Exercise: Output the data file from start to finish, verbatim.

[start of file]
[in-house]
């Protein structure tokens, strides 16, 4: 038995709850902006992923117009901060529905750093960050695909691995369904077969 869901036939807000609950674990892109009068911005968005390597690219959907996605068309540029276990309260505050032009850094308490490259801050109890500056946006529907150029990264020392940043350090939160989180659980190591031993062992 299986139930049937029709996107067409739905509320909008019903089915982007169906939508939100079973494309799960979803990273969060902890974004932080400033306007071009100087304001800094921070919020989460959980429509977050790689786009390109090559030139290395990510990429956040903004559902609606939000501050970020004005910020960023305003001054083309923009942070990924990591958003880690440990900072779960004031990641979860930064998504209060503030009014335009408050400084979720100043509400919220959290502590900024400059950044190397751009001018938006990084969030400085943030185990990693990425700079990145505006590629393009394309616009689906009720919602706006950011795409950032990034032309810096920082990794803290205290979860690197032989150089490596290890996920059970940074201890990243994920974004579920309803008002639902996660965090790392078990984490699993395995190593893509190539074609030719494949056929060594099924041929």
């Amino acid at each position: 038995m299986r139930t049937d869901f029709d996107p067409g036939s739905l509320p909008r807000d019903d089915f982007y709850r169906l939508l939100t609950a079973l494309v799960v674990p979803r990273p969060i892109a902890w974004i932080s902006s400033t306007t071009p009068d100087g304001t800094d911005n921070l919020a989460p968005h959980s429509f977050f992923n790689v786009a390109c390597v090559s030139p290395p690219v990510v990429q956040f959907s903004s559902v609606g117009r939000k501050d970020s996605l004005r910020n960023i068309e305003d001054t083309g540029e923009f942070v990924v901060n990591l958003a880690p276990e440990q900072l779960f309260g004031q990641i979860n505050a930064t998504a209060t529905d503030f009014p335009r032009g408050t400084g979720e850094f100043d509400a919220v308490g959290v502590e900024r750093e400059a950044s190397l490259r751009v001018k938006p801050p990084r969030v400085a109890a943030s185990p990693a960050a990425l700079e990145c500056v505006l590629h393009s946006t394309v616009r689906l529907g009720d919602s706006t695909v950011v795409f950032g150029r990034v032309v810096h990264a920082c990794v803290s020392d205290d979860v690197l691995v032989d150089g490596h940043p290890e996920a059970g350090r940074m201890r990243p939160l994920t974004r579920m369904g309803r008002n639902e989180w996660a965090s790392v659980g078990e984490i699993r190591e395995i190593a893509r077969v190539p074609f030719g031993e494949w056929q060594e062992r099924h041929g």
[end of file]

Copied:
[in-house]
């Protein structure tokens, strides 16, 4: 038995709850902006992923117009901060529905750093960050695909691995369904077969 869901036939807000609950674990892109009068911005968005390597690219959907996605068309540029276990309260505050032009850094308490490259801050109890500056946006529907150029990264020392940043350090939160989180659980190591031993062992 299986139930049937029709996107067409739905509320909008019903089915982007169906939508939100079973494309799960979803990273969060902890974004932080400033306007071009100087304001800094921070919020989460959980429509977050790689786009390109090559030139290395990510990429956040903004559902609606939000501050970020004005910020960023305003001054083309923009942070990924990591958003880690440990900072779960004031990641979860930064998504209060503030009014335009408050400084979720100043509400919220959290502590900024400059950044190397751009001018938006990084969030400085943030185990990693990425700079990145505006590629393009394309616009689906009720919602706006950011795409950032990034032309810096920082990794803290205290979860690197032989150089490596290890996920059970940074201890990243994920974004579920309803008002639902996660965090790392078990984490699993395995190593893509190539074609030719494949056929060594099924041929």
């Amino acid at each position: 038995m299986r139930t049937d869901f029709d996107p067409g036939s739905l509320p909008r807000d019903d089915f982007y709850r169906l939508l939100t609950a079973l494309v799960v674990p979803r990273p969060i892109a902890w974004i932080s902006s400033t306007t071009p009068d100087g304001t800094d911005n921070l919020a989460p968005h959980s429509f977050f992923n790689v786009a390109c390597v090559s030139p290395p690219v990510v990429q956040f959907s903004s559902v609606g117009r939000k501050d970020s996605l004005r910020n960023i068309e305003d001054t083309g540029e923009f942070v990924v901060n990591l958003a880690p276990e440990q900072l779960f309260g004031q990641i979860n505050a930064t998504a209060t529905d503030f009014p335009r032009g408050t400084g979720e850094f100043d509400a919220v308490g959290v502590e900024r750093e400059a950044s190397l490259r751009v001018k938006p801050p990084r969030v400085a109890a943030s185990p990693a960050a990425l700079e990145c500056v505006l590629h393009s946006t394309v616009r689906l529907g009720d919602s706006t695909v950011v795409f950032g150029r990034v032309v810096h990264a920082c990794v803290s020392d205290d979860v690197l691995v032989d150089g490596h940043p290890e996920a059970g350090r940074m201890r990243p939160l994920t974004r579920m369904g309803r008002n639902e989180w996660a965090s790392v659980g078990e984490i699993r190591e395995i190593a893509r077969v190539p074609f030719g031993e494949w056929q060594e062992r099924h041929g």